Meanwhile, on October 23, the Pennsylvania Supreme Court heard arguments in a case challenging the Pittsburgh paid sick leave ordinance, among other measures, which never took effect due to the legal challenge. While opponents argued that Pittsburgh lacked the authority under the home rule charter to regulate the private employment sector, supporters of the ordinance asserted that local governments may adopt measures promoting public health and safety. As of the date of publication, the court has not issued its decision.
New Jersey Department of Labor and Workforce Development released a set of Frequently Asked Questions (FAQs) on the state’s new paid sick and safe leave law. The FAQs address myriad questions about the new sick leave law over 12 topic areas. Shortly thereafter, the Department published the mandatory notice in numerous languages in addition to English.
The New Jersey Assembly and a Senate committee both approved a new bill, AB 1526, that would establish rules regarding payment of freelance workers. Under the bill, a freelance worker is defined as “a sole proprietor who is not an employee and who is hired or retained as a freelance worker by a client to provide services in exchange for compensation in an amount equal to or greater than $600.” The bill exempts lawyers, licensed medical professionals, real estate agents, sales representatives of a principle hired to solicit orders in New Jersey, and workers covered by a collective bargaining agreement. The law would also establish that freelance agreements must be written and include an itemization of all services and a description of the compensation mechanisms, including how the compensation is calculated and when it must be paid.
A new Pennsylvania bill (HB 1781) related to independent contractor status passed a House committee in October. The bill would create a mechanism for registering a worker as an independent contractor for workers’ compensation purposes. The registration would require workers to waive all workers’ compensation benefits in writing and to submit an affidavit stating they understand and agree they are not employees, not entitled to benefits, may purchase workers’ compensation insurance, and are not entitled to recovery from the client if injured while performing services.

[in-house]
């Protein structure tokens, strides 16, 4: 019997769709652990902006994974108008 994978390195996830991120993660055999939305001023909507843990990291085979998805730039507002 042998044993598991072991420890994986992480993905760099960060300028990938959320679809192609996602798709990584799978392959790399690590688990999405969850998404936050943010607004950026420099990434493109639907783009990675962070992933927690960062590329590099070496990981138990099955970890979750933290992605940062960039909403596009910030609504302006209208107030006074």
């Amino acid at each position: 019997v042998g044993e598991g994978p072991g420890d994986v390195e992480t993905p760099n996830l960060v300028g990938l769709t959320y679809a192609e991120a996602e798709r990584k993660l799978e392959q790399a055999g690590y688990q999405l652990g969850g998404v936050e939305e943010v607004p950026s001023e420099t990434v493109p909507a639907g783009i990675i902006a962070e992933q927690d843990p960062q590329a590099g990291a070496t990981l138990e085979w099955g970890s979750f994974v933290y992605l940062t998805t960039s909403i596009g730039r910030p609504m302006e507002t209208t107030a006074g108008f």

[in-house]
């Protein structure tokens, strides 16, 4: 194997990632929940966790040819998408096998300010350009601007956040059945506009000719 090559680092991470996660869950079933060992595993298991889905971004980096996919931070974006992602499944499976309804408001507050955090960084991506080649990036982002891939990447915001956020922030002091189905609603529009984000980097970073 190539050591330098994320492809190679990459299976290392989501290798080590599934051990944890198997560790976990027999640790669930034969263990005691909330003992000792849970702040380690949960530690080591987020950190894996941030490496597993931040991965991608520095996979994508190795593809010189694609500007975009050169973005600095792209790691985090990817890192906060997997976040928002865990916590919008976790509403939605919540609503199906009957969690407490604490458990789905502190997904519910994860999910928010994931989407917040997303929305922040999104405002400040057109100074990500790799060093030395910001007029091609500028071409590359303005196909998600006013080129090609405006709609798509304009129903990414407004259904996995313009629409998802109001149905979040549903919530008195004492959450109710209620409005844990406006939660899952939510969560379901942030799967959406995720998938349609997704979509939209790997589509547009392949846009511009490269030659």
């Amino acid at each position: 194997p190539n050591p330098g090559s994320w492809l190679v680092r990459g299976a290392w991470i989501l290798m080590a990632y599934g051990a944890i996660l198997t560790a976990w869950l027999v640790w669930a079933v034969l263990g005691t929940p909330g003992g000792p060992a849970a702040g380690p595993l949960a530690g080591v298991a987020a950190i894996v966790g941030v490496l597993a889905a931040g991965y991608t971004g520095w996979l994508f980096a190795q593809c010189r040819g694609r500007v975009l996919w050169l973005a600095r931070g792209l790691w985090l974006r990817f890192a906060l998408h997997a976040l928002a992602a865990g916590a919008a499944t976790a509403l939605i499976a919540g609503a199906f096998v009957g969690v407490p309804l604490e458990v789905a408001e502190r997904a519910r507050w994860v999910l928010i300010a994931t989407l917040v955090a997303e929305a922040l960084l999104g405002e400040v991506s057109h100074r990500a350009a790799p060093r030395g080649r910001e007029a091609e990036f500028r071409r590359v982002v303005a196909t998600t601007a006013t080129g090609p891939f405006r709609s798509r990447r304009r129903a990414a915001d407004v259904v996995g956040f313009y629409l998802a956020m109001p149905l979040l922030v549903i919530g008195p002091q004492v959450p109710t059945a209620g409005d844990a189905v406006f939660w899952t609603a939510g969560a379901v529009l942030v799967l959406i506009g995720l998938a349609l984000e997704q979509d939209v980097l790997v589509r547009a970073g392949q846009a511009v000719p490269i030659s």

The New Jersey Assembly introduced a bill prohibiting no-poaching agreements. Assembly Bill 4545 would provide that a franchisor cannot prohibit a franchisee from employing an individual currently or previously employed by the franchisor or any other franchisee of the franchisor. The bill would allow employees of the franchisor or franchisee to sue if their employer violates the no-poaching provisions.
Boston is the latest jurisdiction to propose predictive scheduling requirements. The Boston ordinance would apply specifically to contractors that do business with the city. The proposal would require contractors to give their employees two weeks’ notice before changing their schedule. While this proposal would not affect most private employers, it would serve as a significant new regulation for those businesses that receive taxpayer funding.
In Philadelphia, a council committee has approved an ordinance that would require certain retail, hotel, and food service employers to implement "fair workweek" standards. Such standards would include reasonable advance notice of work schedules, predictability pay, rest breaks between shifts, and the opportunity to work more hours before the employer can hire new employees, temporary employees, or subcontractors from an external applicant pool. The ordinance would apply to retail, hotel and food service industry employers with 250 or more employees and 30 or more locations worldwide.
The New Jersey Senate passed a bill (SB 1567) that would require any employer with at least 20 employees to offer a pre-tax transportation fringe benefit to their employees not subject to a collective bargaining agreement. Employers that fail to offer this fringe benefit would be subject to monetary penalties.
Meanwhile, the Seattle City Council passed an ordinance that requires employers to allow employees to use pre-tax earnings to purchase commuter benefits, other than parking. This law would affect employers with 20 or more employees, and cover employees who work an average of 10 hours or more per week in Seattle. By January 1, 2020, employers would be required to offer a pre-tax election commuter benefit to employees and must offer the benefit to new employees within 60 days of hire.
Minimum Wage and/or Wage Payment
A paystub bill (SB 1791) passed the New Jersey Senate. The bill would require that wage statements include the employee's gross wages, net wages, the rate of pay and number of hours worked during the pay period, if relevant. The bill would apply to every employer with 10 or more employees and includes public employers.
All eyes will be on the November election results and what that means for employers.